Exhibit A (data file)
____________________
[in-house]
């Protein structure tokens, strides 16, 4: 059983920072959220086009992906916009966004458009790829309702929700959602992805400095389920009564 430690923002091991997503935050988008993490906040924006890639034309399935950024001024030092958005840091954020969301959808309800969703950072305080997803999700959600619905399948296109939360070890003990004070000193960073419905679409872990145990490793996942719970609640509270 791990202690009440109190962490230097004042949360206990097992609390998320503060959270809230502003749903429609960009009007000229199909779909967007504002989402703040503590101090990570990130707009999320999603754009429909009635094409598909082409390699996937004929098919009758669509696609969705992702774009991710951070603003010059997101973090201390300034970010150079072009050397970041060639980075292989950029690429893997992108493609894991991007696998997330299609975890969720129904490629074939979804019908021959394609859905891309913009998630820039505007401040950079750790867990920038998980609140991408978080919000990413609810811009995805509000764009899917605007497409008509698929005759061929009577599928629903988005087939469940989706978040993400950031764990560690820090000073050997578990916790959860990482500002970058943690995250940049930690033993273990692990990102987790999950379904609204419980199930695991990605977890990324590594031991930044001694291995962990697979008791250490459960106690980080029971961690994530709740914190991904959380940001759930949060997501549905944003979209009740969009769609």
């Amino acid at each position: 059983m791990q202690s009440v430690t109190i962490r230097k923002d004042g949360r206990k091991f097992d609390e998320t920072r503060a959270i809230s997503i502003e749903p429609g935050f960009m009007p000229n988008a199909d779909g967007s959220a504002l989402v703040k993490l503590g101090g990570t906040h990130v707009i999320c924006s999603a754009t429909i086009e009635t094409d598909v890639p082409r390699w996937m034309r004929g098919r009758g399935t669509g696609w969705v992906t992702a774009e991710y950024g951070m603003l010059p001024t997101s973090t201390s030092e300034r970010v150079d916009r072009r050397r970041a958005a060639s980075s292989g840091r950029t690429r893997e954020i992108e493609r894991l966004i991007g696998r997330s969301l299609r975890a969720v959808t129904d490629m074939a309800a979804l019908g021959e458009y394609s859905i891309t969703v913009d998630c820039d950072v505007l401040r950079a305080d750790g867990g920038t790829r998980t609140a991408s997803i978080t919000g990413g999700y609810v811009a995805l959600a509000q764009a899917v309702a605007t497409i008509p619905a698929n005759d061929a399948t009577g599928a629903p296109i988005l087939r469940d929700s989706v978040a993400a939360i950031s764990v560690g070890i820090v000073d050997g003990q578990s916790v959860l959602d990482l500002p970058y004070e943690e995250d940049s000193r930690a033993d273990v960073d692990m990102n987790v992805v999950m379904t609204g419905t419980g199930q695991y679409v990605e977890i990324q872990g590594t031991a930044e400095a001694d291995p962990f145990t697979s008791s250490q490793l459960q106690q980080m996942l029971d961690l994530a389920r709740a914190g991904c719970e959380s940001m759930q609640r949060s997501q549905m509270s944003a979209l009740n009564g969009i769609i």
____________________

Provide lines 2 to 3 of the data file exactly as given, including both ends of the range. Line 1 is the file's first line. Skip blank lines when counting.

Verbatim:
């Protein structure tokens, strides 16, 4: 059983920072959220086009992906916009966004458009790829309702929700959602992805400095389920009564 430690923002091991997503935050988008993490906040924006890639034309399935950024001024030092958005840091954020969301959808309800969703950072305080997803999700959600619905399948296109939360070890003990004070000193960073419905679409872990145990490793996942719970609640509270 791990202690009440109190962490230097004042949360206990097992609390998320503060959270809230502003749903429609960009009007000229199909779909967007504002989402703040503590101090990570990130707009999320999603754009429909009635094409598909082409390699996937004929098919009758669509696609969705992702774009991710951070603003010059997101973090201390300034970010150079072009050397970041060639980075292989950029690429893997992108493609894991991007696998997330299609975890969720129904490629074939979804019908021959394609859905891309913009998630820039505007401040950079750790867990920038998980609140991408978080919000990413609810811009995805509000764009899917605007497409008509698929005759061929009577599928629903988005087939469940989706978040993400950031764990560690820090000073050997578990916790959860990482500002970058943690995250940049930690033993273990692990990102987790999950379904609204419980199930695991990605977890990324590594031991930044001694291995962990697979008791250490459960106690980080029971961690994530709740914190991904959380940001759930949060997501549905944003979209009740969009769609």
């Amino acid at each position: 059983m791990q202690s009440v430690t109190i962490r230097k923002d004042g949360r206990k091991f097992d609390e998320t920072r503060a959270i809230s997503i502003e749903p429609g935050f960009m009007p000229n988008a199909d779909g967007s959220a504002l989402v703040k993490l503590g101090g990570t906040h990130v707009i999320c924006s999603a754009t429909i086009e009635t094409d598909v890639p082409r390699w996937m034309r004929g098919r009758g399935t669509g696609w969705v992906t992702a774009e991710y950024g951070m603003l010059p001024t997101s973090t201390s030092e300034r970010v150079d916009r072009r050397r970041a958005a060639s980075s292989g840091r950029t690429r893997e954020i992108e493609r894991l966004i991007g696998r997330s969301l299609r975890a969720v959808t129904d490629m074939a309800a979804l019908g021959e458009y394609s859905i891309t969703v913009d998630c820039d950072v505007l401040r950079a305080d750790g867990g920038t790829r998980t609140a991408s997803i978080t919000g990413g999700y609810v811009a995805l959600a509000q764009a899917v309702a605007t497409i008509p619905a698929n005759d061929a399948t009577g599928a629903p296109i988005l087939r469940d929700s989706v978040a993400a939360i950031s764990v560690g070890i820090v000073d050997g003990q578990s916790v959860l959602d990482l500002p970058y004070e943690e995250d940049s000193r930690a033993d273990v960073d692990m990102n987790v992805v999950m379904t609204g419905t419980g199930q695991y679409v990605e977890i990324q872990g590594t031991a930044e400095a001694d291995p962990f145990t697979s008791s250490q490793l459960q106690q980080m996942l029971d961690l994530a389920r709740a914190g991904c719970e959380s940001m759930q609640r949060s997501q549905m509270s944003a979209l009740n009564g969009i769609i």